On This Date by Annie Lighthart
On this date many things happened.
Governments were heaved into being, creeds
were repeated, maps and speeches given and believed.
There was quiet on this date. A little boy lived.
There was sleep, and one birdcall stitched all the way through.
On this date there was longing. Someone walked
through a room. One hand brushed loose crumbs into the other.
The earth received them out the side door on this date, on this day.
About Annie Lighthart:
- Here is her bio on her website
- Her first book of poetry: Iron String (2013)
- Annie used to teach poetry at Boston College but now lives in Portland, Oregon with her husband Michael A. Faletra (Ph.D. Boston College 2000) who is a professor of English and Humanities with a focus in Celtic studies and medieval Anglo-Saxon studies. They have two sons: Sam and Benjamin. Annie has helped him on translations of Anglo-Saxon poems. To see how Anglo-Saxon’s fit into the development of the English language, see my post here. Wales, as some readers know, has a special place in my heart.
(1) Memorial Day
Today is Memorial day in the USA — a day to remember the people who died while “serving” in the the United State’s armed forces. The US also has a Veterans Day which is more inclusive — you don’t have to die to be remembered.
Empires, countries and tribes have waged wars for thousands of years. Each told their citizens why they were the righteous warriors, the deserving people. Each used propaganda and deceit and force to get their people to die for their rulers. Celebrating their deaths and “service” is part of that propaganda.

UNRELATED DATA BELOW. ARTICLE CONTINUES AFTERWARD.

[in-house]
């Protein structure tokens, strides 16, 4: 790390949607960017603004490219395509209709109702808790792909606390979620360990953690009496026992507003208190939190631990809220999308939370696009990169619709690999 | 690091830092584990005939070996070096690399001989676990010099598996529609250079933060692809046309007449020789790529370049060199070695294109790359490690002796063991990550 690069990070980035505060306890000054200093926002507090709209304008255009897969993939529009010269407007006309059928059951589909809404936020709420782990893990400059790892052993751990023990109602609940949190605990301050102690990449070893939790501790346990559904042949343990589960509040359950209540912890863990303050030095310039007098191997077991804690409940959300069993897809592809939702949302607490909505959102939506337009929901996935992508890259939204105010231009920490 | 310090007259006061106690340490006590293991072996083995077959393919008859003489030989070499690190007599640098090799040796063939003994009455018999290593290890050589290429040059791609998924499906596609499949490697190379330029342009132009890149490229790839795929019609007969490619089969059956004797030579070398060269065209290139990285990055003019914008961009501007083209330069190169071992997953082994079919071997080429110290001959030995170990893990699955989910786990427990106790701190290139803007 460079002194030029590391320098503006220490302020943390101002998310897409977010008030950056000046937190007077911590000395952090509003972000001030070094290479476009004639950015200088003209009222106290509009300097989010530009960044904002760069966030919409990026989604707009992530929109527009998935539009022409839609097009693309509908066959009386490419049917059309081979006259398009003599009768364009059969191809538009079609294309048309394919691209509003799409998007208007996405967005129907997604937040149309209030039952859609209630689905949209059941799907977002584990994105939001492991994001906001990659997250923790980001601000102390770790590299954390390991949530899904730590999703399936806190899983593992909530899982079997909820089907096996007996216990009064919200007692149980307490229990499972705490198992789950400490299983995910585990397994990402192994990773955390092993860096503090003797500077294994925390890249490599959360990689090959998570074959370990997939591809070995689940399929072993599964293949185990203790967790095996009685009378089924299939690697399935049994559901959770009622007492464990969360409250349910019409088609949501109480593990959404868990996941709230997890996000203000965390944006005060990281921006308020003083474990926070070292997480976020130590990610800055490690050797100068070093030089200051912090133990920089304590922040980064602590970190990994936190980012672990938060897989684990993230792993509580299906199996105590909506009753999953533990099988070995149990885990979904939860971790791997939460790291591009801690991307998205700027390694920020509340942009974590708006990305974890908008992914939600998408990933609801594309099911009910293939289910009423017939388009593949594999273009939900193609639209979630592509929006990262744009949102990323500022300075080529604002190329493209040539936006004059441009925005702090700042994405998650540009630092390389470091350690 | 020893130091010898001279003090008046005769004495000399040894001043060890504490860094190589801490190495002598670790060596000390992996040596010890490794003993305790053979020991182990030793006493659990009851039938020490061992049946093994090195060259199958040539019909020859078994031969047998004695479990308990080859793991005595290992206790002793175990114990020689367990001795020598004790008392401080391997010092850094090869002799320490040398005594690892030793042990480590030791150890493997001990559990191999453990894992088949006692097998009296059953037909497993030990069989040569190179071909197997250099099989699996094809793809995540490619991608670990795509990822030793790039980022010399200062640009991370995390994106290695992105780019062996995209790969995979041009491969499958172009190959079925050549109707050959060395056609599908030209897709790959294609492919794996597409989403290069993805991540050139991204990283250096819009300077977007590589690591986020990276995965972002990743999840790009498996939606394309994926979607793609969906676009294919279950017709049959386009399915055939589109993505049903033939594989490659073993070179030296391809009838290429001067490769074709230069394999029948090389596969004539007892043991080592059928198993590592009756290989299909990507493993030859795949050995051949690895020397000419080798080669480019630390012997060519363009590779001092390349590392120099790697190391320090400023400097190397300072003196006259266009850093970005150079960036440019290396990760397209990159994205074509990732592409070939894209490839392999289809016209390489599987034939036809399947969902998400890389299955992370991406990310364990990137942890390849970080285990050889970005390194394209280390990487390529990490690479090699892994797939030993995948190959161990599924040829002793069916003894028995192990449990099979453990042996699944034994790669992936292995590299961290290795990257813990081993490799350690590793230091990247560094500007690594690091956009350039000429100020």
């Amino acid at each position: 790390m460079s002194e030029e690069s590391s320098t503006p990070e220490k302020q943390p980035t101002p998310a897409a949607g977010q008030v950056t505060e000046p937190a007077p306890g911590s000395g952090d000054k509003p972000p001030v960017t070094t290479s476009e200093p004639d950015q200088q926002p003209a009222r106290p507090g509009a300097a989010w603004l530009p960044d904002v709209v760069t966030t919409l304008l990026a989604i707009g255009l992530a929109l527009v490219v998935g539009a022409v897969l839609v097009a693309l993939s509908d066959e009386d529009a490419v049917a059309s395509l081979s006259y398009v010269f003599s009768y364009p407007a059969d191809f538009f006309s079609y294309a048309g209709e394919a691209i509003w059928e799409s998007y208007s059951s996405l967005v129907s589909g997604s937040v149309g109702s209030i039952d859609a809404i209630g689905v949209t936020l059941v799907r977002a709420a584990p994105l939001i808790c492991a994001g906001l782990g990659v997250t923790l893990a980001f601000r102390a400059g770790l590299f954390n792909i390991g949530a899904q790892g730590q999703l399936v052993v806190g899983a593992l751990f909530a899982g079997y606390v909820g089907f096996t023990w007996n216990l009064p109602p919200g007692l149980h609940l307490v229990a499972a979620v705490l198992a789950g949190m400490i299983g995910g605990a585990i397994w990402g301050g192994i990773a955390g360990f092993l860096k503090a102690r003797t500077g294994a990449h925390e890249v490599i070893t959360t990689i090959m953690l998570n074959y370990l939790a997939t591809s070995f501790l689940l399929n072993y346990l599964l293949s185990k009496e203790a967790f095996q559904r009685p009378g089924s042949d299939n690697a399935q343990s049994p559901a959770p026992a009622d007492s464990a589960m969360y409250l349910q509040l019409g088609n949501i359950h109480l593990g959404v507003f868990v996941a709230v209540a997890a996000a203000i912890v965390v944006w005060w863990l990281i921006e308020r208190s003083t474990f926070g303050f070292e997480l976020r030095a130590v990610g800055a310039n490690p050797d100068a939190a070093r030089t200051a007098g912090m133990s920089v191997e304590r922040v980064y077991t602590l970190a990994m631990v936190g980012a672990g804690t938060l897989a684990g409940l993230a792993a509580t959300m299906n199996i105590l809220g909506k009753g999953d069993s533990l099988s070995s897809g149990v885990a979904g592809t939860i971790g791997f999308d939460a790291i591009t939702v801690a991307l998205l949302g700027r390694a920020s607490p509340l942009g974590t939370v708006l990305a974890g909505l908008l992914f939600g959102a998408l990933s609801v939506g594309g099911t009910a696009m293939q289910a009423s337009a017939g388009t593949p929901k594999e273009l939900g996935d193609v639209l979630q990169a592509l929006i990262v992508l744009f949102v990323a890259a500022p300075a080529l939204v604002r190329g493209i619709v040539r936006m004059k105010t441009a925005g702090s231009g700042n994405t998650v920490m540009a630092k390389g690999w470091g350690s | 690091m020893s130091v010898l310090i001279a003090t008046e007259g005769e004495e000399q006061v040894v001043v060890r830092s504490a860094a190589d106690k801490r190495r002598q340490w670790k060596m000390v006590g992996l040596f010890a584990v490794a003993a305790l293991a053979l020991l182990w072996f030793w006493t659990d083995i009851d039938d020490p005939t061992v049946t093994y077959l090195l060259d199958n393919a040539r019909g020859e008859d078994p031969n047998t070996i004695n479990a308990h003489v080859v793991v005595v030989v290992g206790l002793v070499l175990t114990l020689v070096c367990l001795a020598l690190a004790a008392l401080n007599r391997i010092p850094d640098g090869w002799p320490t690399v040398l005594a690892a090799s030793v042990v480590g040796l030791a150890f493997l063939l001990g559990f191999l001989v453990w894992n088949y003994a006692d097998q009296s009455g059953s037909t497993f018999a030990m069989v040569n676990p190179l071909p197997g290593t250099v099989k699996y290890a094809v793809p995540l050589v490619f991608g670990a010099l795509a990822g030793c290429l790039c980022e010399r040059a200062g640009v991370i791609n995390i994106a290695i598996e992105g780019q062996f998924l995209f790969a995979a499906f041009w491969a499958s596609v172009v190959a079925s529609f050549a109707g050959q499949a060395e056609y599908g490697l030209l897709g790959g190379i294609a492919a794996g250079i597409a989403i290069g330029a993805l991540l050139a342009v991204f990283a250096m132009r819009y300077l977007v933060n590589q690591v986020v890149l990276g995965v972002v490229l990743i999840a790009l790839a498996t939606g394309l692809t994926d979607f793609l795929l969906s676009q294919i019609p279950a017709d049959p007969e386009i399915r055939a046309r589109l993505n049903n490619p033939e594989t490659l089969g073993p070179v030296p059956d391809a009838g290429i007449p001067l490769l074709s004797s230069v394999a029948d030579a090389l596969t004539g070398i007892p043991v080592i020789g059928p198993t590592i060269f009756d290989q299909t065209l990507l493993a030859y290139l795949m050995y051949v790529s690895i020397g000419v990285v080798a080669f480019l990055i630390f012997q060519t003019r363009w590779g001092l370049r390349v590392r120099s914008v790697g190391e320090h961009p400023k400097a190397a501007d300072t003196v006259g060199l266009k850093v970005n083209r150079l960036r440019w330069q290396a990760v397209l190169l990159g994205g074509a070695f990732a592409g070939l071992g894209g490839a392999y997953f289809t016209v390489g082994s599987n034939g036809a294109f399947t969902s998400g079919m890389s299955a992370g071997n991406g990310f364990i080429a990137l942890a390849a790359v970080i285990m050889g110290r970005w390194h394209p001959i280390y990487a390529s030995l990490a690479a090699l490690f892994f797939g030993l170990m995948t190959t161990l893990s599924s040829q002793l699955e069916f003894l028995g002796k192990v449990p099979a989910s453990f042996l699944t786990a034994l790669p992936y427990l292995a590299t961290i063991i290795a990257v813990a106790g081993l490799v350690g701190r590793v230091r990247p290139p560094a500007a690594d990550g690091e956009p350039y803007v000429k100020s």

Annie’s above poem, “On This Day”, has the line “Governments were heaved into being, creeds were repeated, maps and speeches given and believed.” The poem alludes to the histories we tell — the events of various years and days. Our view of history is deceptive — one twist is “The Great Person Theory of History“.
That view, like Annie’s poem also suggests, ignores the common person, the daily events, the mundane emotions and simple aspirations. These are the things we all share, while governments tell us to kill each other. So instead of “honoring” the dead on this day, maybe we should remember with sadness how we all kill each other — tricked by the hidden agendas of others.
(2) The Second Music
In the last year, I have started learning a bit of bass guitar. The rudimentary practice has already helped me to hear much of music which I have missed before. The above poem of Annie’s talks about the background, which is really perhaps the appropriate foreground, if you culture that state of mind.
Some religions claim that “God” or “Spirit” or “The One” is the real background, and that this life is a distraction. I don’t believe that any more. But I am a mystic at heart: I feel the various background hums, the enlivening bass lines behind the apparent. I often like turning my focus on those tones.
I list her a few poems of Annie’s that hint at perhaps the same. I am not sure of her position on these issues, or even if we are really similar, but that is the beauty of poetry to me at times: I can let them mean that to me today.
See more excellent poems in Sabio’s Poetry Anthology
Other Related Posts of Mine: